In yet another episode of "dueling press releases" this morning, both Verizon (NYSE:VZ) and Vonage Holdings (NYSE:VG) claimed victory in the federal district court round of their patent infringement lawsuit.

Verizon feels good because the federal jury found Vonage guilty of infringing on three of the seven Verizon patents under consideration, while Vonage prefers to point out that it was "vindicated" on four points. But you don't have to choose sides today.

The penalties imposed on Vonage are substantial enough to guarantee an appeal, and the injunction against using these patents will also be appealed on every level -- otherwise, Vonage might go out of business. This means that we're far from done with this saga.

The next venue will be the Federal Court of Appeals, and unless the result there, by some miracle, satisfies both parties, it's on to the Supreme Court. If you've followed similar patent breach lawsuits in the past, you know that this will take time. TiVo (NASDAQ:TIVO) launched its suit against EchoStar (NASDAQ:DISH) back in January 2004, and the companies are still in court today. Netflix (NASDAQ:NFLX) accused Blockbuster (NYSE:BBI) of profiting from its rival's ideas last spring, and that case has hardly moved at all.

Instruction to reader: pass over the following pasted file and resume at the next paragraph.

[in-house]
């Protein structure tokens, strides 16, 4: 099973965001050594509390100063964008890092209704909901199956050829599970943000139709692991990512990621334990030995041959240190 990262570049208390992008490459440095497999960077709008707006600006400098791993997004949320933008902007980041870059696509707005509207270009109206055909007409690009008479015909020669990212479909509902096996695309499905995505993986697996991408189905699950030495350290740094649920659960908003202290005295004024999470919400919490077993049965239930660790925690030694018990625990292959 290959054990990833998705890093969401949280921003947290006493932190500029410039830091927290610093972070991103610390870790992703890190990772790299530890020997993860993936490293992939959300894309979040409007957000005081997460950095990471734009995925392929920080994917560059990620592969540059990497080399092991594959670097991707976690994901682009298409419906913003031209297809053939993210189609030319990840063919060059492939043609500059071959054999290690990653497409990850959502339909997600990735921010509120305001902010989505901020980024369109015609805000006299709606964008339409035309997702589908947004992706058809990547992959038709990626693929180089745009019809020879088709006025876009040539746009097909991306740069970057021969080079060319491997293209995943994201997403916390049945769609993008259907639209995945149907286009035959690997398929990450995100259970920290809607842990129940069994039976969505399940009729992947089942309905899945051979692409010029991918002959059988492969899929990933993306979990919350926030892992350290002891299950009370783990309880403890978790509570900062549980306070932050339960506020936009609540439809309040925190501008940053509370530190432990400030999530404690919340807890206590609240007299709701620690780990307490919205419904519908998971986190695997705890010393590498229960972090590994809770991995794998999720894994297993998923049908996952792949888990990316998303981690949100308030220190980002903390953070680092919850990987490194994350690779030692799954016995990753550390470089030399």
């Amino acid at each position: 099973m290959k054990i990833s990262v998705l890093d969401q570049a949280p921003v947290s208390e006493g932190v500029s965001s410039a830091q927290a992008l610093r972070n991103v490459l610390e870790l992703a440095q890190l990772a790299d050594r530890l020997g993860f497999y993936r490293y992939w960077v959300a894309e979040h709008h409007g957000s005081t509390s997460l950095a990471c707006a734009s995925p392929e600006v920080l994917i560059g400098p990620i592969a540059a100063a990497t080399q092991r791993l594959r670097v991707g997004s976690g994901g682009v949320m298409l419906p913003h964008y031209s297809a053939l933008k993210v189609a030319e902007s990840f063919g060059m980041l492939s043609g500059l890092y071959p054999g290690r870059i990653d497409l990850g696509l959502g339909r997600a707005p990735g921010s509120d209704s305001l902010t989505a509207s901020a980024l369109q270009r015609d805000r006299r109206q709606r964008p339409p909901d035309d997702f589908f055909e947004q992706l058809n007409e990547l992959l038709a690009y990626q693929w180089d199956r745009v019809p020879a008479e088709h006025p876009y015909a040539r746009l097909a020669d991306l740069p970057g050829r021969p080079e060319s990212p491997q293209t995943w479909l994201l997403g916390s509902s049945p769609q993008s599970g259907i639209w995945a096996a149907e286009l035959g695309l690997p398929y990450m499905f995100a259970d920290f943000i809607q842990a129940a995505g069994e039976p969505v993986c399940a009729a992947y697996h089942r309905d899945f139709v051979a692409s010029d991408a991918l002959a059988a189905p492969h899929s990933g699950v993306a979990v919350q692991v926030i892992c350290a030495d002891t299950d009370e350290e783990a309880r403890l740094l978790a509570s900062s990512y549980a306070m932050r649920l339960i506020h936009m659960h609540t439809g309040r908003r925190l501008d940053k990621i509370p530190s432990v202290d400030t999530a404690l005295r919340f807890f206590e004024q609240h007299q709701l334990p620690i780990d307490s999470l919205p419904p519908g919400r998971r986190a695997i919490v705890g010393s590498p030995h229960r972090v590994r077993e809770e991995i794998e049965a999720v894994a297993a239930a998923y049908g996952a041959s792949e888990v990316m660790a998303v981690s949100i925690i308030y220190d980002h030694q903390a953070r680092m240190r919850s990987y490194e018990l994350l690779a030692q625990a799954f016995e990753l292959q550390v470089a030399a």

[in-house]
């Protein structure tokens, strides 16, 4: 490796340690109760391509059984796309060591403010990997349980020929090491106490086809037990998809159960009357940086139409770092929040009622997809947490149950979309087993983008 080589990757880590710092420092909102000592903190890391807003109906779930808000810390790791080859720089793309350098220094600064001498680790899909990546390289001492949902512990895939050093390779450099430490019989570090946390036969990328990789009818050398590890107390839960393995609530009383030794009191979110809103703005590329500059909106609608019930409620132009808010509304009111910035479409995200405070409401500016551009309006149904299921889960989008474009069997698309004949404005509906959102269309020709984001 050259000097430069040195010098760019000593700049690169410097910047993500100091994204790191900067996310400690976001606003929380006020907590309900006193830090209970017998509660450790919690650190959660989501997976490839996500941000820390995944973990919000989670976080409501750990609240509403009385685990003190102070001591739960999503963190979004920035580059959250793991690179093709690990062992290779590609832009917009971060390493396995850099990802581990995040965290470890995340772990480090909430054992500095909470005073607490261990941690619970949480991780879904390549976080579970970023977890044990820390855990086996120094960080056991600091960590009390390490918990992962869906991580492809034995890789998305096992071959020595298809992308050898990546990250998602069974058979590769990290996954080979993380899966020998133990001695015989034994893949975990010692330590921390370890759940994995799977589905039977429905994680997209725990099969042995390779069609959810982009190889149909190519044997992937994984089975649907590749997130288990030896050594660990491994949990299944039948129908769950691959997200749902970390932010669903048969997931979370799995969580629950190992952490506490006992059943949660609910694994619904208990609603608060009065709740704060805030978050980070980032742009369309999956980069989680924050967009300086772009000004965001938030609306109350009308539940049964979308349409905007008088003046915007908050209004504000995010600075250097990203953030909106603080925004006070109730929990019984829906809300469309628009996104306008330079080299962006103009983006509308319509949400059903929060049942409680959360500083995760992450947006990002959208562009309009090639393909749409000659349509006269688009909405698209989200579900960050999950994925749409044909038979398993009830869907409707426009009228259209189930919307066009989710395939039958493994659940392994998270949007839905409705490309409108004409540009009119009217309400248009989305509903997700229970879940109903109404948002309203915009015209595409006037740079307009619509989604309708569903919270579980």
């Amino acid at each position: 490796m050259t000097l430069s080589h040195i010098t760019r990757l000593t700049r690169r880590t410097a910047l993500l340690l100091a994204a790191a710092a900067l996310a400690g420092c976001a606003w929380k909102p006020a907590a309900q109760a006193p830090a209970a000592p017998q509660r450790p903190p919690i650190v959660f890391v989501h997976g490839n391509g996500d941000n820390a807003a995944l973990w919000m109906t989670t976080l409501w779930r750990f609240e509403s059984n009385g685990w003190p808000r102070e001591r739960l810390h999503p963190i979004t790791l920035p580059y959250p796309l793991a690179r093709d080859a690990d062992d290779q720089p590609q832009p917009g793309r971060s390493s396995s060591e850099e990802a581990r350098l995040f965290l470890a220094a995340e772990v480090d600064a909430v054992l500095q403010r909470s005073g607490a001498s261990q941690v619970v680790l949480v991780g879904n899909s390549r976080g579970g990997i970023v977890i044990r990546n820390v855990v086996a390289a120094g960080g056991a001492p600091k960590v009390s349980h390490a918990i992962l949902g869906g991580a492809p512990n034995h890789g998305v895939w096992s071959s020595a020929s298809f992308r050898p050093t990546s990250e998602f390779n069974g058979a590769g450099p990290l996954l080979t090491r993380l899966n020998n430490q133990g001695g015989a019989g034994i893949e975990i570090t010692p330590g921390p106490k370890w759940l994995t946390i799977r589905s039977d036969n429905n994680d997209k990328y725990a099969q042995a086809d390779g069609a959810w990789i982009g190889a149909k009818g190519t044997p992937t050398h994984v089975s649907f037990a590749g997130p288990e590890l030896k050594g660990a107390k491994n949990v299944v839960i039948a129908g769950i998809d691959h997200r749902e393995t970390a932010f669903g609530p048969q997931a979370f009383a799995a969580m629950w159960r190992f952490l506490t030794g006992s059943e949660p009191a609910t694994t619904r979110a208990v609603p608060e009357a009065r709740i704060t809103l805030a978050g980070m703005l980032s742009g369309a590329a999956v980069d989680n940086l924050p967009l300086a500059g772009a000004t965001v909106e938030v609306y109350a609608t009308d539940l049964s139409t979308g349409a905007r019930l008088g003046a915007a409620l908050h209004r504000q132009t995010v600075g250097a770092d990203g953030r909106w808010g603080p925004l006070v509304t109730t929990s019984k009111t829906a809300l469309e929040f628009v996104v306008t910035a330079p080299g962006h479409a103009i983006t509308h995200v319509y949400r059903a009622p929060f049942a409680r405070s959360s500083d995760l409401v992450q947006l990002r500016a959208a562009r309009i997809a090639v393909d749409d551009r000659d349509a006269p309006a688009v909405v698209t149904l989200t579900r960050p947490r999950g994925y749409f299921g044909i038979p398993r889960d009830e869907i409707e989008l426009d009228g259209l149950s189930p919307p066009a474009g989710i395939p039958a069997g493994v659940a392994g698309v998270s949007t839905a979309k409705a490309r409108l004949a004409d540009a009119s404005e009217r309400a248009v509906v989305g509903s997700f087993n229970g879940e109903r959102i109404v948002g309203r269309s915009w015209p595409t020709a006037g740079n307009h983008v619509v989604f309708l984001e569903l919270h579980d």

Verizon probably has enough heft to force through a faster process, but it's likely happy to take it slow. After all, Vonage has never seen a red cent in profits or cash flows, and a lengthy and expensive lawsuit plays right into Verizon's hands. It's true that the Internet-based phone startup could become instantly profitable by cutting about two-thirds of its marketing budget, but that would also quash its massive user and revenue growth. And where would we go for our daily fix of annoying yodeling ditties? Perish the thought.

In short, see you in court -- again and again. Check back in a couple of years to see how it all turned out. There's even an outside chance that Vonage might be profitable by then -- but don't hold your breath.

Further Foolishness:

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Fool contributor Anders Bylund is a Netflix shareholder, but holds no other position in any of the companies discussed here. He's a happy longtime customer of both Netflix and Vonage. You can check out Anders' holdings if you like, and Foolish disclosure is never up for debate.